MIT’s ‘$100 laptops’ to go to Pacific islands

A local not-for-profit, to be called OLPC Oceania, is planned but is yet to be formally constituted

A small group of internet activists from New Zealand, Australia the Solomon Islands and the Secretariat of the Pacific Community (SPC) plan to take the One Laptop Per Child (OLPC) initiative to the Pacific islands.

The OLPC scheme is the brainchild of a US non-profit organisation created by MIT Media Lab staff. It hopes to produce a basic laptop, which it calls the XO-1, equipped with a wi-fi connection, for US$100 (NZ$130).

The initiative has the support of major companies such as Google, Red Hat (whose Fedora Core Linux constitutes the machine’s operating system) and Nortel. Intel has also recently come on board.

A local not-for-profit, to be called OLPC Oceania, is planned but is yet to be formally constituted, says Ian Thomson, the New Zealand member of the initiative, best known for his work with the 2020 Communications Trust.

OLPC Oceania plans two programmes: first, a pilot deployment of 20 machines, to be given to Solomon Islands children to supplement their regular education. The initiative would then be widened-out to other parts of the Solomons, once the pilot had proved itself, says Thomson.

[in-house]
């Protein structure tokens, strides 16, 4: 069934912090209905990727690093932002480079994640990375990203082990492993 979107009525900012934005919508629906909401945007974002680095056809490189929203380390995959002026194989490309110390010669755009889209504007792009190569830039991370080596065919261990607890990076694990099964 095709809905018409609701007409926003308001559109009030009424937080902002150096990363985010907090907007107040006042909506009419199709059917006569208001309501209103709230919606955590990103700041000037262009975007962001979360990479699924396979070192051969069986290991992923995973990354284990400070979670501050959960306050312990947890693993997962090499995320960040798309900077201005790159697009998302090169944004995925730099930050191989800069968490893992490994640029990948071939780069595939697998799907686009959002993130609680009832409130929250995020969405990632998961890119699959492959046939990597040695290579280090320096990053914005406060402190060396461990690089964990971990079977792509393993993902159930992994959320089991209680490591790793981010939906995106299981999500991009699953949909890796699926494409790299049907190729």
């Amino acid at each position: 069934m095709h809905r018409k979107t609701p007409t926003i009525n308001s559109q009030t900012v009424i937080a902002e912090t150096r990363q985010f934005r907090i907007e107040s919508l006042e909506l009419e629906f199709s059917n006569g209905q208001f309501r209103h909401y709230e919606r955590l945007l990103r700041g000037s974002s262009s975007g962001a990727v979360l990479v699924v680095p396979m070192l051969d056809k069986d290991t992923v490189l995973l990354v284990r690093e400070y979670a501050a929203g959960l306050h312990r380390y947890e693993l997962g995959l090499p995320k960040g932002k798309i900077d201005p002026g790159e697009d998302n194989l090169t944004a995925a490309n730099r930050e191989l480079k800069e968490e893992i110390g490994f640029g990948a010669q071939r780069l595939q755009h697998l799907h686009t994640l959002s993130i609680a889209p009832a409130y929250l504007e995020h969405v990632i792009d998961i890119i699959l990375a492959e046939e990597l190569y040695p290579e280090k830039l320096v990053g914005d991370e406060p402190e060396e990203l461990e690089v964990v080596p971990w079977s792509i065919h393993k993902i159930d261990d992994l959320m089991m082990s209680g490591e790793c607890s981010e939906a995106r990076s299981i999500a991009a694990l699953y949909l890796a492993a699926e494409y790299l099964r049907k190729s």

A second more ambitious project aims to deploy 100,000 of the laptops throughout a number of the Pacific islands. However, this would be done gradually, by equipping one village at a time. Here the aim would be to cater to the needs of children who can’t get to a school.

OLPC Oceania is aware that the educational material provided with the machines needs to be culturally appropriate and plans to liaise with local authorities, as well as with organisations which provide financial aid to the regions.

Twenty to 50 PCs would be provided per village under OLPC Oceania’s plan. These would be linked to a village server, which would be linked, via a “thin” satellite or wireless link, to an internet access point, says Thomson. Most of the content would be kept on the server, to minimise the need for longer-distance communication.

Thomson is in the Solomons this week, combining work on the project with attending the annual conference of the Pacific Internet Society. The Solomon Islands project is being sponsored by the European Union. Educational software on the OLPC machines will be “learner-centric”, or in “constructionalist learning” mode, says Thomson.

“It’s learning by doing.” For example, there is a package that teaches children the principles of music by providing them with the facilities to create their own music. In addition to being used for education, the laptops could also be used to allow access to community information — for example, information about health and disease.

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